Forging and developing career-building relationships, or the lack thereof, is one barrier women face in the workplace that can hinder leadership progression. There are not enough women represented in leadership, and this in large part is due to not getting high-stake assignments which are critical for being considered for leadership and C-Suite Roles. Often, this is due to a lack of influential sponsors demanding and ensuring that they get these stepping-stone jobs. Sponsorship can be powerful mechanism to overcome this barrier. Sponsorship is also a significant and effective professional relationship for women's success. Sponsorship is active support by someone appropriately placed in the organisation who has significant influence on decision-making processes or structures. A sponsor is someone who can spot talent and is willing to advocate for, protect, and fight for the career advancement of an individual. According to the 2018-2019 Workplace Gender Equality Agency scorecard, women make up 50.2% of the Australian workforce yet just 31.5% of women make up Senior Leadership Teams. As seniority increases, representation of women decreases with women comprising just 17.1% of all CEOs. Statistics in the gaming industry are even more sobering; women hold just 3.8% of CEOs positions, and 25.6% of females make up Senior [...]

How Sponsorship Can Create Successful Career Pathways2020-01-29T17:31:50+11:00

Reflections from the Executive Development Program


“At first I was afraid, I was petrified” Gloria Gaynor, I Will Survive Amy Ayoub, The Zen Speaker, told me that the best way to start a speech is with a quote, a fact or a question. I think I can apply the same principle to this article and I can think of no better quote that sums up how I felt on the first day of the Executive Development Program. I don’t remember when I first heard about the Executive Development Program. I do remember that I was a Customer Service team member, working at the Premium Gaming Room reception desk at Treasury Casino in Brisbane, so it must have been about ten years ago. I had heard that one of the Casino Duty Managers had gone to Lake Tahoe in Nevada USA for a development course that was specifically for leaders in the gaming industry. I set myself the goal that one day I would attend. As I write this, I’m reflecting on one of the most challenging, exhausting, difficult and rewarding experiences of my career and my education. A joint initiative of the University of Reno and the University of Las Vegas, The Executive Development Program [...]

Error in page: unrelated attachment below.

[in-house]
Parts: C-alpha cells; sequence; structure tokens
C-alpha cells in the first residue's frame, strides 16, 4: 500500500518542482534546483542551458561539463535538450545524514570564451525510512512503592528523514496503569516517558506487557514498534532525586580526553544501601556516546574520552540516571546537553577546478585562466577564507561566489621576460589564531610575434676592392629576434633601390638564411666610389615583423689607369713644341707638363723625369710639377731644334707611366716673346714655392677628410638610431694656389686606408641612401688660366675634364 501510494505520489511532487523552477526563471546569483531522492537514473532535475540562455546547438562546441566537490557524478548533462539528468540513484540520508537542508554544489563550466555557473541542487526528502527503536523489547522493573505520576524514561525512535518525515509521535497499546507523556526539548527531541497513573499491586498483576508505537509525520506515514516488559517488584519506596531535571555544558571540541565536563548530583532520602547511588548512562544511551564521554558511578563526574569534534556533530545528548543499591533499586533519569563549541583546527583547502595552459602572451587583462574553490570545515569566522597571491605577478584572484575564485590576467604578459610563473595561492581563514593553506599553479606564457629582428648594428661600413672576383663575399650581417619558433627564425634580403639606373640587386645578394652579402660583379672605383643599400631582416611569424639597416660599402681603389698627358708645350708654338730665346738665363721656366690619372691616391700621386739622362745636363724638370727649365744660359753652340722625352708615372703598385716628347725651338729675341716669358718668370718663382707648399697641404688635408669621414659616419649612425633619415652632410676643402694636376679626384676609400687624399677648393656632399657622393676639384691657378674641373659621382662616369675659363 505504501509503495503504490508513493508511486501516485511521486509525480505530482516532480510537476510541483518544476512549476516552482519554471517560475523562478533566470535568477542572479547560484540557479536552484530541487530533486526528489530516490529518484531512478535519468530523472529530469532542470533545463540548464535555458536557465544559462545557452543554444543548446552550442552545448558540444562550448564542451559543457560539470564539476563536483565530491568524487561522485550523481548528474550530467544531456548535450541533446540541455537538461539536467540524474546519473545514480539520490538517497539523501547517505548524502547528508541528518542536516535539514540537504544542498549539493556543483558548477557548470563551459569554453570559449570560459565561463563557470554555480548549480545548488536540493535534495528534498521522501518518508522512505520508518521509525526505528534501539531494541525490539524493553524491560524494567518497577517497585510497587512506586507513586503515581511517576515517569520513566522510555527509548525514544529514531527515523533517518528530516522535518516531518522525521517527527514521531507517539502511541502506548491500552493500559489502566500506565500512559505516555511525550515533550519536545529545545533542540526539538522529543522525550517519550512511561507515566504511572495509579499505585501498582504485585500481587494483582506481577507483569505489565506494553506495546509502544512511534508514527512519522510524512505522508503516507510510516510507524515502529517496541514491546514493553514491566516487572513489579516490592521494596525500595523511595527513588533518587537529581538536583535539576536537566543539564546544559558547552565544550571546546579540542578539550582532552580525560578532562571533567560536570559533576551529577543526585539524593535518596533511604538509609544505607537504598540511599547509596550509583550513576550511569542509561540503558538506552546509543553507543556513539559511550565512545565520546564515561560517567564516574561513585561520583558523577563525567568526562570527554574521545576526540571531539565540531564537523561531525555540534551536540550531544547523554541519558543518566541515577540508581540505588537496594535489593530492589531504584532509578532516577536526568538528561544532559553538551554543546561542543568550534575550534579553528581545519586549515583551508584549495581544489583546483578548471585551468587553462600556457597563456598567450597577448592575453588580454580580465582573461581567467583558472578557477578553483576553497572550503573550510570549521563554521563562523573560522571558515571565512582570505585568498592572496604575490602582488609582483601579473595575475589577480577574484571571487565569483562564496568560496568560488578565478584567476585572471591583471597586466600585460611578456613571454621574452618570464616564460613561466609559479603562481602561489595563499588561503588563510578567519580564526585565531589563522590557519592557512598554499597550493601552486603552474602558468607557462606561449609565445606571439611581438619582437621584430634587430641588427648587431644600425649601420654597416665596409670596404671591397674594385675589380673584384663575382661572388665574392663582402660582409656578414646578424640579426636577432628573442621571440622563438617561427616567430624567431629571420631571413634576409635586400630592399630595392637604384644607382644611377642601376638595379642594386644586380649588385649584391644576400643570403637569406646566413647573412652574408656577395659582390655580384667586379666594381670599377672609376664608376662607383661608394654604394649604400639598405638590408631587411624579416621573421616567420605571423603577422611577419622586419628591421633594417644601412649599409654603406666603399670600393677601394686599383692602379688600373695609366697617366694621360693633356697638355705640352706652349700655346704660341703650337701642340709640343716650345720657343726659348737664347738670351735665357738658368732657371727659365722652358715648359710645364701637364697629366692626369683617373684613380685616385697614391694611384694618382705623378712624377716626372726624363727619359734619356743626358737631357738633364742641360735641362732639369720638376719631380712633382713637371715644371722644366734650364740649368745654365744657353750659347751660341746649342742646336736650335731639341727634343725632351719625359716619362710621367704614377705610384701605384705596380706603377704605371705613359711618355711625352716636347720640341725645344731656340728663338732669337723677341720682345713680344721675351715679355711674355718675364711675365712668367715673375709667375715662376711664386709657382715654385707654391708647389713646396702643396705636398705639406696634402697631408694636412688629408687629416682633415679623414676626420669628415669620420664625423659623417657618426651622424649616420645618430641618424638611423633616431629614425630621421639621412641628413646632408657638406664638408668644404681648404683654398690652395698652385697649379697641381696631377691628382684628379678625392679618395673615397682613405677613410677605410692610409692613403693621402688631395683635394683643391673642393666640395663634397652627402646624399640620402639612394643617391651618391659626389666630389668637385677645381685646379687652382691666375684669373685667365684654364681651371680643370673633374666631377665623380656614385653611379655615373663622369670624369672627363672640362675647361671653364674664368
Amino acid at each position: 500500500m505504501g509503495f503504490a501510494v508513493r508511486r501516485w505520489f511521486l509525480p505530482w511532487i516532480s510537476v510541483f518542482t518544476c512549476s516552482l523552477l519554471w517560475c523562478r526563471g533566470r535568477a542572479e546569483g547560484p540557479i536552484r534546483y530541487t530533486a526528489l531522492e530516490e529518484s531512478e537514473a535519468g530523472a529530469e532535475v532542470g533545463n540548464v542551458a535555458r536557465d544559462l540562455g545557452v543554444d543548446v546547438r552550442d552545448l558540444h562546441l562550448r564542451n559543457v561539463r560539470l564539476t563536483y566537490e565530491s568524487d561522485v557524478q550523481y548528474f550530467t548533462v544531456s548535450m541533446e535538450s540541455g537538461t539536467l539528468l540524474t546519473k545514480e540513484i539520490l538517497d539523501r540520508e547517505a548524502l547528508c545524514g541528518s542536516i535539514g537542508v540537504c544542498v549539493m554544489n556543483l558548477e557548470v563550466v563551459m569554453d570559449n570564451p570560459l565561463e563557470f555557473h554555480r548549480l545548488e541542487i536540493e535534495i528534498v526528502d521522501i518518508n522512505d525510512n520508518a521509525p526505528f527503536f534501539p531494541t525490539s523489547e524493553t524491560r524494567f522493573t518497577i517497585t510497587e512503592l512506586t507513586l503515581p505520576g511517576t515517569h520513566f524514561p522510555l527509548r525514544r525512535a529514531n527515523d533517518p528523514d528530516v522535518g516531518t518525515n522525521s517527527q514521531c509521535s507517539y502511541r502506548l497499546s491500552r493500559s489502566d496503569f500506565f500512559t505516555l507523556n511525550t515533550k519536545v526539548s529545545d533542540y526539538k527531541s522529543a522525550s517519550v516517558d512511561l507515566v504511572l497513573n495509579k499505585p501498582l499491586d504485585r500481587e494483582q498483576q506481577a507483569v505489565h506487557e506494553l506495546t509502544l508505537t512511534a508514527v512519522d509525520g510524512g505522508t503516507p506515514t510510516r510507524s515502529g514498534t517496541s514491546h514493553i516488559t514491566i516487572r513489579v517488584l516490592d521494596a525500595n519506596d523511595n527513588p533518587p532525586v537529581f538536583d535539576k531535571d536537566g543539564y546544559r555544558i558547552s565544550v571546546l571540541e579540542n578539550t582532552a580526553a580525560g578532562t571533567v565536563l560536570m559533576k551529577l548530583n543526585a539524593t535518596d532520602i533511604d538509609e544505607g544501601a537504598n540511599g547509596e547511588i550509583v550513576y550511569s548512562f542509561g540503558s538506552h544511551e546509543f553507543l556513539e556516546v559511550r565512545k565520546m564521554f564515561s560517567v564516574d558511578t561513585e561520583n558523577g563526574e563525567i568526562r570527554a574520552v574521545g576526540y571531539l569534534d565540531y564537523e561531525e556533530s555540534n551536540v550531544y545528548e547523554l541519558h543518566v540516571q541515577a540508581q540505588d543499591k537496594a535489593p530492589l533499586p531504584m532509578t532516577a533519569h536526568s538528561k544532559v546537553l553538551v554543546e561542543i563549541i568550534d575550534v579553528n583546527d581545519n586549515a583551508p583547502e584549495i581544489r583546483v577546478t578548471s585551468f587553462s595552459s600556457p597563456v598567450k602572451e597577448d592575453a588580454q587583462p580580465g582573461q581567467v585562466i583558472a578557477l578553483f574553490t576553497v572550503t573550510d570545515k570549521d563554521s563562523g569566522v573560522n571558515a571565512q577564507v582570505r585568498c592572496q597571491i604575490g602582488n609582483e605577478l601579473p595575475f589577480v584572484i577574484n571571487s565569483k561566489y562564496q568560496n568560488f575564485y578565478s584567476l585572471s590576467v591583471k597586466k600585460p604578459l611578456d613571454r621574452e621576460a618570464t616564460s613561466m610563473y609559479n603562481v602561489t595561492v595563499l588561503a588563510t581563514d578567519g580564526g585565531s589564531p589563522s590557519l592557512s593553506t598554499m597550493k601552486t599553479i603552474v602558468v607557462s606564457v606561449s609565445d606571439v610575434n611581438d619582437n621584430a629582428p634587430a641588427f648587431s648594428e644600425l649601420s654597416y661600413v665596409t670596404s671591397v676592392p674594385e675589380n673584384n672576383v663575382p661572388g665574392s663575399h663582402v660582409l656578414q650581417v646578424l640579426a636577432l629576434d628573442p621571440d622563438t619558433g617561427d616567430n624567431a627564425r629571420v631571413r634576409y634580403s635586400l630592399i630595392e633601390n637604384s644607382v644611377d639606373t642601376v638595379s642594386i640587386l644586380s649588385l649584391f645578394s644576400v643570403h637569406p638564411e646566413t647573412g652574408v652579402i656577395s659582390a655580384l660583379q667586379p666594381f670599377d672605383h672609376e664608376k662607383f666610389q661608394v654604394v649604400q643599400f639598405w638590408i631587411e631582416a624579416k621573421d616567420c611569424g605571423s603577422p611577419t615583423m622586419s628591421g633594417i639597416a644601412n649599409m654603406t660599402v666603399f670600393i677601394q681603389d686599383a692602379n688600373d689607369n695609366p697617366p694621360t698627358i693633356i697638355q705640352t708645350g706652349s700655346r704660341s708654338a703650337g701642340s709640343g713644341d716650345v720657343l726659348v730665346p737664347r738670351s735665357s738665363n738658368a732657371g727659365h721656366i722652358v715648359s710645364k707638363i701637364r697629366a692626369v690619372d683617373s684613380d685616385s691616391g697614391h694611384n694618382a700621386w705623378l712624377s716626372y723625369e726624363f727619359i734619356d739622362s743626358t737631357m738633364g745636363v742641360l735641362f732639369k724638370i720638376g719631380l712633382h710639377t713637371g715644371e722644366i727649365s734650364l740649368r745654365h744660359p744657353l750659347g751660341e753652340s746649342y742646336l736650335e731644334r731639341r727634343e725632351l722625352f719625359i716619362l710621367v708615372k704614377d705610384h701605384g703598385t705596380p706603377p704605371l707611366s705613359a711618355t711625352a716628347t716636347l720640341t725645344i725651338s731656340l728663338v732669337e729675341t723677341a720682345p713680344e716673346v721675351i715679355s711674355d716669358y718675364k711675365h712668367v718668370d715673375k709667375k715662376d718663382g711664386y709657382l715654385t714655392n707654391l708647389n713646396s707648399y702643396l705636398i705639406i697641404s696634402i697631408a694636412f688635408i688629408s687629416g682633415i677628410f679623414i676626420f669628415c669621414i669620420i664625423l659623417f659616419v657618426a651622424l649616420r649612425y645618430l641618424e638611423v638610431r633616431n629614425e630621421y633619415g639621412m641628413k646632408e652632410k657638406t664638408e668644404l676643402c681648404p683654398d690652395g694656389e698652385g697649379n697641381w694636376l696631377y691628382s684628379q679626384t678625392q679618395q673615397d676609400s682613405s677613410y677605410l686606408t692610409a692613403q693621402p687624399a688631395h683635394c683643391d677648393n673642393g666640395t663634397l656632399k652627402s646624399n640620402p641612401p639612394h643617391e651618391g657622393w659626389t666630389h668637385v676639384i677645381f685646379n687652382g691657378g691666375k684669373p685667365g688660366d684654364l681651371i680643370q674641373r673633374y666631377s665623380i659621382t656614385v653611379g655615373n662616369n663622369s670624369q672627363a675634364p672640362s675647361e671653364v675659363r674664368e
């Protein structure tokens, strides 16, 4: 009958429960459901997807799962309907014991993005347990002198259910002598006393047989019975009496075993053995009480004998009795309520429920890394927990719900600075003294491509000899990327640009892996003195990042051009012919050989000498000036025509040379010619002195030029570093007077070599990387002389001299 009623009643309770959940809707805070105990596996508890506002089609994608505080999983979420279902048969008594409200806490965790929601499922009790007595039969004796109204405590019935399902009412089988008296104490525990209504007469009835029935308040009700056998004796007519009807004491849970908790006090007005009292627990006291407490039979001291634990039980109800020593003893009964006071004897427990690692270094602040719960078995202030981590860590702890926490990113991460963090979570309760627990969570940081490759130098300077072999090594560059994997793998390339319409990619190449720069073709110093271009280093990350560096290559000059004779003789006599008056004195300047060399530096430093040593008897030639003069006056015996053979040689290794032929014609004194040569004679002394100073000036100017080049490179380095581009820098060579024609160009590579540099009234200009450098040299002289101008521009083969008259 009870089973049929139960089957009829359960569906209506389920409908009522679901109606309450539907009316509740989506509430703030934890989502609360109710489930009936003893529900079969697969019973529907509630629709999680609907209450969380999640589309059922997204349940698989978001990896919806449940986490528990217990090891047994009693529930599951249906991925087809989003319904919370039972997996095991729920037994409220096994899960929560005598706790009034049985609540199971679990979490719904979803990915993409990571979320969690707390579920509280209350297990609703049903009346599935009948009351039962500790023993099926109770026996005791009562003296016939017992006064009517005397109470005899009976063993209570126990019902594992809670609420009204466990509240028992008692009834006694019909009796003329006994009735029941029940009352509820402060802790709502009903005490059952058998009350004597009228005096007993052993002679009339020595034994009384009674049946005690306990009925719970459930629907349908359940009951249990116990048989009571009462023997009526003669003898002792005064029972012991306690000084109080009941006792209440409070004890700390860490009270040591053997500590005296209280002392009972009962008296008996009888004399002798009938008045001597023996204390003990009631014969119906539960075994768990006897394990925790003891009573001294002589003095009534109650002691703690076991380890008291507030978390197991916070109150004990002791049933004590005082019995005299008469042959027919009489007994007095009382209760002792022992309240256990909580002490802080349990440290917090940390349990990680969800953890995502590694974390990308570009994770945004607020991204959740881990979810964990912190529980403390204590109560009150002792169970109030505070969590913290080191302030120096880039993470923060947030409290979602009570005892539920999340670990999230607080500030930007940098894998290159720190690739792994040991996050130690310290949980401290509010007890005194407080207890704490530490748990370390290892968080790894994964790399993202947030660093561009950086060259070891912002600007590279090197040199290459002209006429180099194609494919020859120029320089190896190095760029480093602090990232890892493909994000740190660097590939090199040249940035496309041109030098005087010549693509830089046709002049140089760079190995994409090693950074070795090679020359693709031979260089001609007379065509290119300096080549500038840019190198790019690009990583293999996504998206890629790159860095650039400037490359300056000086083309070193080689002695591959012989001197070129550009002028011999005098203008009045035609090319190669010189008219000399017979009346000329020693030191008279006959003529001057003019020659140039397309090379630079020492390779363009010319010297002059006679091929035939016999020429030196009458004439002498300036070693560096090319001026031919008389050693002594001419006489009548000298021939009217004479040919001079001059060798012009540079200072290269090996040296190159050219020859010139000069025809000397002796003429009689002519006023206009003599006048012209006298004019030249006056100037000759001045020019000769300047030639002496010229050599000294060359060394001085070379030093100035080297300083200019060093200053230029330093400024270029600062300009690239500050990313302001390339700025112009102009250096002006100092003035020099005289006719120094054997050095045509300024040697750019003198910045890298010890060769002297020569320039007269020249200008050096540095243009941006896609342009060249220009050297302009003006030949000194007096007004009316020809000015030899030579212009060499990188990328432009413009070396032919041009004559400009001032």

Reflections from the Executive Development Program2019-12-05T11:20:09+11:00

How to Avoid Gender Bias in Performance Reviews


Love them or hate them, performance reviews are an annual staple in the majority of companies. To ensure business success, most organisations have a performance evaluation process. This might include including goal-setting, performance measurement, regular performance feedback, self-evaluation, employee recognition and documentation of employee progress. Performance reviews are supposed to be objective with employees being rated against a scale to ensure fairness. However, performance reviews are subjective, and this opens the door to gender bias. Gender bias, by definition, is the unfair differences in the way a person is treated because of their gender. We have seen many a business case telling us the benefits of a diverse leadership team; improved financial performance, more creative and innovative teams, improvements in recruiting and retaining talent just to name a few. We even have sex discrimination acts in force making it illegal to discriminate based on one’s gender. So why is bias still at play and how does it affect women’s ability to progress in the workplace? Everyone has biases. They develop over the course of our lifetime through our own experiences and exposure to messages and other influences. While bias will always be present, we can become more aware and [...]

How to Avoid Gender Bias in Performance Reviews2019-11-20T11:51:36+11:00

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Women in Gaming & Hospitality Australasia

Level 3, 60 Union Street Pyrmont NSW 2009

Web: www.wgha.org.au